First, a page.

This is good news, which Daniel N. Guerra, Psy.D, Director of Psychological Stress Management Services in New York City endorses. “In this fast-paced world that we live in, we have lost a much needed connection with our minds and bodies,” he explains, ” Yoga Nidra helps to re-establish this connection and is beneficial on many levels. It brings muscular relaxation, better understanding and control over our emotions and improved psychological health.”

One practices Yoga Nidra while lying in savasana (corpse pose) and following the spoken instructions of a teacher or recording. In the first phase of the session, you progressively relax your muscles by quickly rotating awareness through different parts of the body. The Swami drew this from the ancient tantric practice of nyasa (meaning “to place” or “to take the mind to that point”). This is followed by other tantric meditations: awakening the sensations of polar-opposites; awareness of the whole body, the brain and internal organs; and feeling contact between the earth and the body. Next you could be asked to focus on and count the breath in a particular way. The last phase is a rapid visualization of images from nature and abstract symbols.

An avid scientist, the Swami unravels the reasoning behind each of the stages. From the perspective of neurophysiology, he explains that each part of the body has a corresponding control center in the brain called the motor homunculus. The movement of awareness through different parts of the body, especially when done routinely over time, not only relaxes them, but also clears nerve pathways to their parallel regions in this part of the brain. One result is less-fragmented awareness.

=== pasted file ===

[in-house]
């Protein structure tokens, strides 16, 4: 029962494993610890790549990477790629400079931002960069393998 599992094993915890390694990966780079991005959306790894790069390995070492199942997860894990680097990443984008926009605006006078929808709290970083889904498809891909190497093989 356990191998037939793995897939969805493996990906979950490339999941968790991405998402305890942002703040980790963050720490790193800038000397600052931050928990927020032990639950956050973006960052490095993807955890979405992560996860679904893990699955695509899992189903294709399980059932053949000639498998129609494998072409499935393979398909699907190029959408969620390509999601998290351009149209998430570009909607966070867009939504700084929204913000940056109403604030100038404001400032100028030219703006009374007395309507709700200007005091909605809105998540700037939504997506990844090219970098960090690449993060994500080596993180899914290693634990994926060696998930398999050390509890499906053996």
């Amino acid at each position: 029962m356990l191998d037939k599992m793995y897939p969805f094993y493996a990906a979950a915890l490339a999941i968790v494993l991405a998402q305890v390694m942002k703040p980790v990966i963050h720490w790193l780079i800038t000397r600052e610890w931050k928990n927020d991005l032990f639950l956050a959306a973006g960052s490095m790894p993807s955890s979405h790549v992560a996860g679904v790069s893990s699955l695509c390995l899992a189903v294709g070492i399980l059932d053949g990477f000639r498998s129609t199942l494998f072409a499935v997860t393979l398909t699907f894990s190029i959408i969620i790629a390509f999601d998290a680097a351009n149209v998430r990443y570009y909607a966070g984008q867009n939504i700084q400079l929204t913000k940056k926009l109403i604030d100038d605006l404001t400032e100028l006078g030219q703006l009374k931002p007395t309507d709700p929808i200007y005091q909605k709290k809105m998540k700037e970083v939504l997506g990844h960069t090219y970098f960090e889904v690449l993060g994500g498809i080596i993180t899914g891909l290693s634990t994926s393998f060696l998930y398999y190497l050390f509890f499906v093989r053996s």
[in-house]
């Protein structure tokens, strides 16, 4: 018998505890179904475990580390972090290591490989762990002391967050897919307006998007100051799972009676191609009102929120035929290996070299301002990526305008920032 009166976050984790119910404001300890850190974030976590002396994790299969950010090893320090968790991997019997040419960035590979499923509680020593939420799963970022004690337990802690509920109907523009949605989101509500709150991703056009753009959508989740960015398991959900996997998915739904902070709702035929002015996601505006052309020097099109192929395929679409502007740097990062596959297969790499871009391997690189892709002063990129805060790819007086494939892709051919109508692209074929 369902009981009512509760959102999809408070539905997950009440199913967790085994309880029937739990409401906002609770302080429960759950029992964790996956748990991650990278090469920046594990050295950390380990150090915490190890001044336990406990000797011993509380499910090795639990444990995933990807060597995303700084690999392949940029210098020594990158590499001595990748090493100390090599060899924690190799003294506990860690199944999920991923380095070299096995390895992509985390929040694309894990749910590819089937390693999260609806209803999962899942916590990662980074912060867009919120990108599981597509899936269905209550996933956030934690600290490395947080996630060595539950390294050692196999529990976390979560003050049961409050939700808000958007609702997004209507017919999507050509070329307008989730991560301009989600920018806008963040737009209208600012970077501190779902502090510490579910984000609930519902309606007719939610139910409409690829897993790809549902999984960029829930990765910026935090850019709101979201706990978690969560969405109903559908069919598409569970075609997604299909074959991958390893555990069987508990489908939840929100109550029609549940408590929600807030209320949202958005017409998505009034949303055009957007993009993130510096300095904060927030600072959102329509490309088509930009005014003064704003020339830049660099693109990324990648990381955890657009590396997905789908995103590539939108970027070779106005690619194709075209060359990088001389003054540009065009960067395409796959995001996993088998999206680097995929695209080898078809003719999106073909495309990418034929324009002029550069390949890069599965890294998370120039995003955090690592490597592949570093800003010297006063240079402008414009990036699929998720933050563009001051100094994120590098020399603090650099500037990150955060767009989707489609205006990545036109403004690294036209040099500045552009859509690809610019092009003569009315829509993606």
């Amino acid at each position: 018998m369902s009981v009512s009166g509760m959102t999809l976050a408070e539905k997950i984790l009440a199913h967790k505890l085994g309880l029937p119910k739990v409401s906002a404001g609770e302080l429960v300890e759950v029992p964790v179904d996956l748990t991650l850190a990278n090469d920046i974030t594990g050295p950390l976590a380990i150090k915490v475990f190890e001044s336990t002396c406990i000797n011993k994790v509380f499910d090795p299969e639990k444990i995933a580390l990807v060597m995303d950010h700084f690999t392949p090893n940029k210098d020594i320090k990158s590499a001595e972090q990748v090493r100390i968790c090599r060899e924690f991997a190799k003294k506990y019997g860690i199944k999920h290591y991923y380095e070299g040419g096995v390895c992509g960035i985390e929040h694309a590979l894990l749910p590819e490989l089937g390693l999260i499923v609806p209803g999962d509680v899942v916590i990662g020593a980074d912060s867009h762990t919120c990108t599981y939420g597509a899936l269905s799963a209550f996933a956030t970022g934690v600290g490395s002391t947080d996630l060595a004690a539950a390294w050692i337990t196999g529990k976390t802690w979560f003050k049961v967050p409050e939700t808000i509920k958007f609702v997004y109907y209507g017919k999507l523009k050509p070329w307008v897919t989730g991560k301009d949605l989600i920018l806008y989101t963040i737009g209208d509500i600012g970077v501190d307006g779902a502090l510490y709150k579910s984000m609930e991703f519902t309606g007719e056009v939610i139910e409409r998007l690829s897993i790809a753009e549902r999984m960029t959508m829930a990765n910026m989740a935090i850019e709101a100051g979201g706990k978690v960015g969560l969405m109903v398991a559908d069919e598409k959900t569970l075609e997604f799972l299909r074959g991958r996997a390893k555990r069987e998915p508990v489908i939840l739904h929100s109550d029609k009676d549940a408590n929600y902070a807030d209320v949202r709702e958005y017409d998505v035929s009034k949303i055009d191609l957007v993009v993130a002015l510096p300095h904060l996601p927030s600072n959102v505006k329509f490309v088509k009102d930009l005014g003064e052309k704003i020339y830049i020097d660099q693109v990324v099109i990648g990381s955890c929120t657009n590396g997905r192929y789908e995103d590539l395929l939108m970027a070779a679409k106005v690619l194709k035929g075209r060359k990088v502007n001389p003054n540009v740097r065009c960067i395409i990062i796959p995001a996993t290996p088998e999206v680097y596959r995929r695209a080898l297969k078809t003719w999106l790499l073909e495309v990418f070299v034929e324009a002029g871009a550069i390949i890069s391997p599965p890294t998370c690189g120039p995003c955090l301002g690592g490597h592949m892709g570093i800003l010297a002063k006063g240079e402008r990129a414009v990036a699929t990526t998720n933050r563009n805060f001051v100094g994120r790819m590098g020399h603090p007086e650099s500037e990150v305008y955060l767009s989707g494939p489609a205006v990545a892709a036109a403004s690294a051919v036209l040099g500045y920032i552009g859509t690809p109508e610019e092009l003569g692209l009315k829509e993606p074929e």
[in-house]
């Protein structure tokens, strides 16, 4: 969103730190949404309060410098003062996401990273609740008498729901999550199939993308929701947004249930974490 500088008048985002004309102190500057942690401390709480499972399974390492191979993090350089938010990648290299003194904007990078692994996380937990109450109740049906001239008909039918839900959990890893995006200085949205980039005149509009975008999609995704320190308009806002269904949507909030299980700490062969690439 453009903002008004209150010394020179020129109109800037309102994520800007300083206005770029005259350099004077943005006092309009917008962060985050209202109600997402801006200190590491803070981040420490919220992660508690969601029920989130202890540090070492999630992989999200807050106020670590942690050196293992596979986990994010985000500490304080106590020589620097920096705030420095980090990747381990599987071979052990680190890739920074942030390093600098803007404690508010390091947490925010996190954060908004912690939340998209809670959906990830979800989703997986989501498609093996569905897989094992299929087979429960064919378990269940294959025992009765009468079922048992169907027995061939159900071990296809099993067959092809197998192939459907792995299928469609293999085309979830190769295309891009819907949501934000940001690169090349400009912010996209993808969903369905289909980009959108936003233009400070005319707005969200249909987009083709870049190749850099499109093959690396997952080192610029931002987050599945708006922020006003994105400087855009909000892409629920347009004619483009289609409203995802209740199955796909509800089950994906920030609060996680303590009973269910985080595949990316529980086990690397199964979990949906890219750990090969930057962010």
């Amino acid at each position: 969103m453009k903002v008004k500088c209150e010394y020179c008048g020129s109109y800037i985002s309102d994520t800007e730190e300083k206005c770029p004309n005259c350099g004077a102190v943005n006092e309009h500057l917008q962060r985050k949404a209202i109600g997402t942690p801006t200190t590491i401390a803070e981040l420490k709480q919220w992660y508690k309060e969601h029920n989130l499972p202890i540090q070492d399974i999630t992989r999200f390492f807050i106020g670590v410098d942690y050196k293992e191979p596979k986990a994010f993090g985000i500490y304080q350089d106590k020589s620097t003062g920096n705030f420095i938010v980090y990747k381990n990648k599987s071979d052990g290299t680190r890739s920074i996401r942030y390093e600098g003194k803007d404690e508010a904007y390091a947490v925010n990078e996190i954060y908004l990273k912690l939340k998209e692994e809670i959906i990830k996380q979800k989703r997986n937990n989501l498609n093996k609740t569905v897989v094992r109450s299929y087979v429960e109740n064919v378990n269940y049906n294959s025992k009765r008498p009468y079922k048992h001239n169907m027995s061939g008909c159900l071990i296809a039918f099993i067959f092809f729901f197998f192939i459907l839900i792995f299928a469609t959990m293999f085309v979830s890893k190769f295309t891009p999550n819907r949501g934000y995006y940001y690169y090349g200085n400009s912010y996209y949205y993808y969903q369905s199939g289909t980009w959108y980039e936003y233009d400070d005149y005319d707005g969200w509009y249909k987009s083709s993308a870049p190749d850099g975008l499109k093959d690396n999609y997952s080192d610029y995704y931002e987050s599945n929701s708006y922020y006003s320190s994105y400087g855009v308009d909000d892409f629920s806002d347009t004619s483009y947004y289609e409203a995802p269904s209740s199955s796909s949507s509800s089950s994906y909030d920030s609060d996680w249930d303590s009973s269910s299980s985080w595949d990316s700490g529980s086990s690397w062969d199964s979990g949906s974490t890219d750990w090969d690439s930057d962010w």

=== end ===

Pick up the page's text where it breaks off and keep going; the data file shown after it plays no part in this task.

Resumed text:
Next, the meditation on polar opposites stimulates the centers of the brain responsible for maintaining harmony between inner and outer environments. This helps to balance our basic drives. Finally, when asked to visualize these symbols rapidly, the conscious mind has no time to react. You remain detached and the ego becomes temporarily inactive. This phase helps to resolve suppressed conflicts, desires, memories and samskaras.

At the start and finish of each session, you will be asked to repeat a sankalpa, or resolve. It should be a short statement, phrased in positive language and in the present tense. Choose something that you would like to develop in your life that will have a positive effect. For example, your resolve could be: “I am at ease in all that I do.” This resolve gets embedded into the depths of your unconscious, where it will later bear fruit by motivating changes in behavior and lifestyle.